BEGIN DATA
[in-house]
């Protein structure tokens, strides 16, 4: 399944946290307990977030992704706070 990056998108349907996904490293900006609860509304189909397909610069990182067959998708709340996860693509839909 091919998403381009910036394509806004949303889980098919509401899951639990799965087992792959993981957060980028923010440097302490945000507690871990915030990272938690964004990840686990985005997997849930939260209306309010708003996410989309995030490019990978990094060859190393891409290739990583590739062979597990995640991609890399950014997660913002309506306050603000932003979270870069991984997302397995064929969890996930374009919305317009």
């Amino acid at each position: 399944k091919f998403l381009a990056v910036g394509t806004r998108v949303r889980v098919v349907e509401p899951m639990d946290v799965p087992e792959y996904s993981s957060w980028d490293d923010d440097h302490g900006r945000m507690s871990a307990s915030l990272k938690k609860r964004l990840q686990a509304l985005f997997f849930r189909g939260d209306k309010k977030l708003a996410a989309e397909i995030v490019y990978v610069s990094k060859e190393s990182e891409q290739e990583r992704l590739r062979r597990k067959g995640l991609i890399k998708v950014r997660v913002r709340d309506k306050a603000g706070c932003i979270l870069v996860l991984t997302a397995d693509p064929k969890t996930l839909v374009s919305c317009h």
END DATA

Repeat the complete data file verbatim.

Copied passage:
[in-house]
């Protein structure tokens, strides 16, 4: 399944946290307990977030992704706070 990056998108349907996904490293900006609860509304189909397909610069990182067959998708709340996860693509839909 091919998403381009910036394509806004949303889980098919509401899951639990799965087992792959993981957060980028923010440097302490945000507690871990915030990272938690964004990840686990985005997997849930939260209306309010708003996410989309995030490019990978990094060859190393891409290739990583590739062979597990995640991609890399950014997660913002309506306050603000932003979270870069991984997302397995064929969890996930374009919305317009």
């Amino acid at each position: 399944k091919f998403l381009a990056v910036g394509t806004r998108v949303r889980v098919v349907e509401p899951m639990d946290v799965p087992e792959y996904s993981s957060w980028d490293d923010d440097h302490g900006r945000m507690s871990a307990s915030l990272k938690k609860r964004l990840q686990a509304l985005f997997f849930r189909g939260d209306k309010k977030l708003a996410a989309e397909i995030v490019y990978v610069s990094k060859e190393s990182e891409q290739e990583r992704l590739r062979r597990k067959g995640l991609i890399k998708v950014r997660v913002r709340d309506k306050a603000g706070c932003i979270l870069v996860l991984t997302a397995d693509p064929k969890t996930l839909v374009s919305c317009h």